5 Ways to Survive the Holidays with Difficult Family Members

Heading home for the holidays this year? Is there a particular family member who rubs you the wrong way, causes drama, or is just downright annoying, mean, or offensive? Do you want some coping skills that are healthier than heading straight for the bottle of wine? Below are five tips for handling challenging situations so they don't ruin your holiday.

Clarify your values.
Do you value honesty, fairness, kindness, support for others, or social justice (or something else)? It is important to think about what matters to you, because you are responsible for your own actions as it relates to this person and situation. Sometimes our values can conflict, so it is a good idea to clarify what you care about most. At the end of the day, you want to be able to know deep down that you handled the situation the way that matters to you, not everyone else.

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Substance Abuse and the Holidays

Family celebrations tend to take center stage during the holidays. Unfortunately, many a holiday get-together is marred by disruptive, rude or antagonistic behavior on the part of one or more guests. Whether it’s a family member, friend, neighbor or co-worker, when disturbing behavior takes place, it’s tough to know the reason. Here are 10 signs drugs or alcohol might be the culprit.

Nodding off at the table.
If you spot someone at the table who's struggling to stay awake, this is a telltale sign of alcohol or drug involvement. Alcohol is a known depressant, as are certain drugs. These cause a slowdown in the body’s central nervous system and can put you to sleep. Too much alcohol or drugs, however, can quickly escalate to a critical point, causing unconsciousness, a blackout, or worse.

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5 Reasons Not to Go Home for Christmas

“Oh, there’s no place like home for the holidays...” So begins one of the Christmas songs that is incessantly on the radio this time of year. The song celebrates the holiday fantasy of a happy family going on a sleigh ride, enjoying themselves around a table laden with holiday foods or gathering around a warm, homey fire. The strong cultural mandate to go “home” is hard to resist. But there are good reasons for staying put in the new home you’ve made.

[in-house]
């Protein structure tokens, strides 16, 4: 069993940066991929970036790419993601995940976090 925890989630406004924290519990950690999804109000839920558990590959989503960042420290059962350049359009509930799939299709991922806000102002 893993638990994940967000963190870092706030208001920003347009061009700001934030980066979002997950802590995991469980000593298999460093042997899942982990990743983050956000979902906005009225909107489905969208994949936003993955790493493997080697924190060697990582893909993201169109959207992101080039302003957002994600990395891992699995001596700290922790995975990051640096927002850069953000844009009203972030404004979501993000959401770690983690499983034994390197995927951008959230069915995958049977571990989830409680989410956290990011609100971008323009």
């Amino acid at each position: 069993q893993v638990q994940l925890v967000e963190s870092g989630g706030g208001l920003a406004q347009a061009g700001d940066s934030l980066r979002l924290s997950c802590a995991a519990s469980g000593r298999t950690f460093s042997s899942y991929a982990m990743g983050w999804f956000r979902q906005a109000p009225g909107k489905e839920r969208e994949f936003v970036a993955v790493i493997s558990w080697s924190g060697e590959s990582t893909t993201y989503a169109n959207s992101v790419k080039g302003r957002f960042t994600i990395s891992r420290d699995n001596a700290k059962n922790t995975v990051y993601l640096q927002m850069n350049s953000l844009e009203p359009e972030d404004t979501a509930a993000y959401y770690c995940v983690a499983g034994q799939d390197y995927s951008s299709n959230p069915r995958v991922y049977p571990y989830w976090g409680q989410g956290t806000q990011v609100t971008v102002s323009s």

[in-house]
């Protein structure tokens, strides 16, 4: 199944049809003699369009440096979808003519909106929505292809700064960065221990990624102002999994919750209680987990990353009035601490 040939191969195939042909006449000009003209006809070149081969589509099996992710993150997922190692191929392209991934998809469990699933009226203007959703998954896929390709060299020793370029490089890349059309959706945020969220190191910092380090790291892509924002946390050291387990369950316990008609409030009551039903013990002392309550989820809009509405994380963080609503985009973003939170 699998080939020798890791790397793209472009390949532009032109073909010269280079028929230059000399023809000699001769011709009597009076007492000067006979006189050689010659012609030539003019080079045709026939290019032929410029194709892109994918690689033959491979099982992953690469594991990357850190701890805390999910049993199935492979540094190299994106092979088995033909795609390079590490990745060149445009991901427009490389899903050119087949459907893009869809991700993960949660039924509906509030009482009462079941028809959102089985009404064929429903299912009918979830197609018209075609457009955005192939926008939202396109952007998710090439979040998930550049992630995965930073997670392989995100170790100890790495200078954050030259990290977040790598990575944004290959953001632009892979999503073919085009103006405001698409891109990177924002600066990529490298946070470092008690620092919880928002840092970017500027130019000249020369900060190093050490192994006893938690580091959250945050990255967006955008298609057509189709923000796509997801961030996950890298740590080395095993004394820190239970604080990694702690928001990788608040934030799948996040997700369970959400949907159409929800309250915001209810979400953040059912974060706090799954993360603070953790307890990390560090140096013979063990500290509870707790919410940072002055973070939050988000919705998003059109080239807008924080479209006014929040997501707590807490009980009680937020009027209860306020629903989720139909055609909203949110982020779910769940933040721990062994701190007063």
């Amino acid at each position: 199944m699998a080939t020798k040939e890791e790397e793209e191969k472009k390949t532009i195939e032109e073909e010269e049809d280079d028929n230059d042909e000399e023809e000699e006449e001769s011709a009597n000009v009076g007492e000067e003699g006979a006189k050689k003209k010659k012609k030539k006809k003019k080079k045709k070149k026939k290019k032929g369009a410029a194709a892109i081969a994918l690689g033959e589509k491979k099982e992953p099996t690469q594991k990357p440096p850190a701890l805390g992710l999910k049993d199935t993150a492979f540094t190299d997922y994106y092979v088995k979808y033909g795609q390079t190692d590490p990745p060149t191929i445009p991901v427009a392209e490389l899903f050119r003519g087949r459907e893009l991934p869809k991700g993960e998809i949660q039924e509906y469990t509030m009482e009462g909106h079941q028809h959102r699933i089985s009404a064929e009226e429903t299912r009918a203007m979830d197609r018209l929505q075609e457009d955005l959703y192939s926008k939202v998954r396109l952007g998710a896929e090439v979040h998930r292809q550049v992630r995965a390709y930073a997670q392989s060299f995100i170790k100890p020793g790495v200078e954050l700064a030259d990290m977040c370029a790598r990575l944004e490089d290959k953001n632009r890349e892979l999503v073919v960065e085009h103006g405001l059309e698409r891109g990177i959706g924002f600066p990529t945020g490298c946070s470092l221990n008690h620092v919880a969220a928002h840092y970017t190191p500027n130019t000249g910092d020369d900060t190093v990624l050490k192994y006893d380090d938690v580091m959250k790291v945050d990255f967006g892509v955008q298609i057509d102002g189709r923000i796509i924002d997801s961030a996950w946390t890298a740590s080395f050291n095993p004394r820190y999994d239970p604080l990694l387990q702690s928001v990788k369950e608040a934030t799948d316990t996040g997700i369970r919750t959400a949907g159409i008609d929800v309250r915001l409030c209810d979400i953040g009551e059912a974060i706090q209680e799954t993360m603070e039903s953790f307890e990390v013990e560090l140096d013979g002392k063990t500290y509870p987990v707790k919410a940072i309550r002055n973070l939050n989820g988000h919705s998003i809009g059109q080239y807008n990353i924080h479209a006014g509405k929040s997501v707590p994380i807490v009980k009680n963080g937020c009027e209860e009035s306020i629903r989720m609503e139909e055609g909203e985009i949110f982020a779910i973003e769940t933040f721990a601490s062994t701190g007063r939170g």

It’s hard to disappoint the people who will be disappointed, but maybe the healthiest thing you can do for you and yours is to take a bye this year.
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7 Tips for When Your Young Adult Children Move Back Home

Are you the parent of a young adult who has recently moved back home? If so, you’re not alone. Turns out, according to a 2015 study from the Pew Research Center, one in four young adults ages 18 to 34 are now living with their parents.

The reasons young adults are moving home in record numbers is part economics -- massive student loan debt and outrageous rents in many major cities. But Jeffrey Griffith, Education and Career Specialist at Yellowbrick -- a psychiatric facility based in Evanston, Ill., that focuses on treating those ages 17-30 -- says it’s also partly a result of closer relationships that this generation of parents have developed with their children.

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Psychology Around the Net: November 21, 2015

With Thanksgiving just a few days away, we're in the throes of the holiday season here in America; unfortunately, this isn't a happy time for all. However, psychologists have a few tips and tricks to keep your holiday blues in check.

Of course, we've also got the latest on sex and happiness, how a mother's age could affect her daughter's mental health, whether your child's ADHD medication puts him or her at risk for bullying, and more.

Have a happy Saturday!

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Children and Teens

3 Steps to Rebrand Your Parenting Style with a Teenage Daughter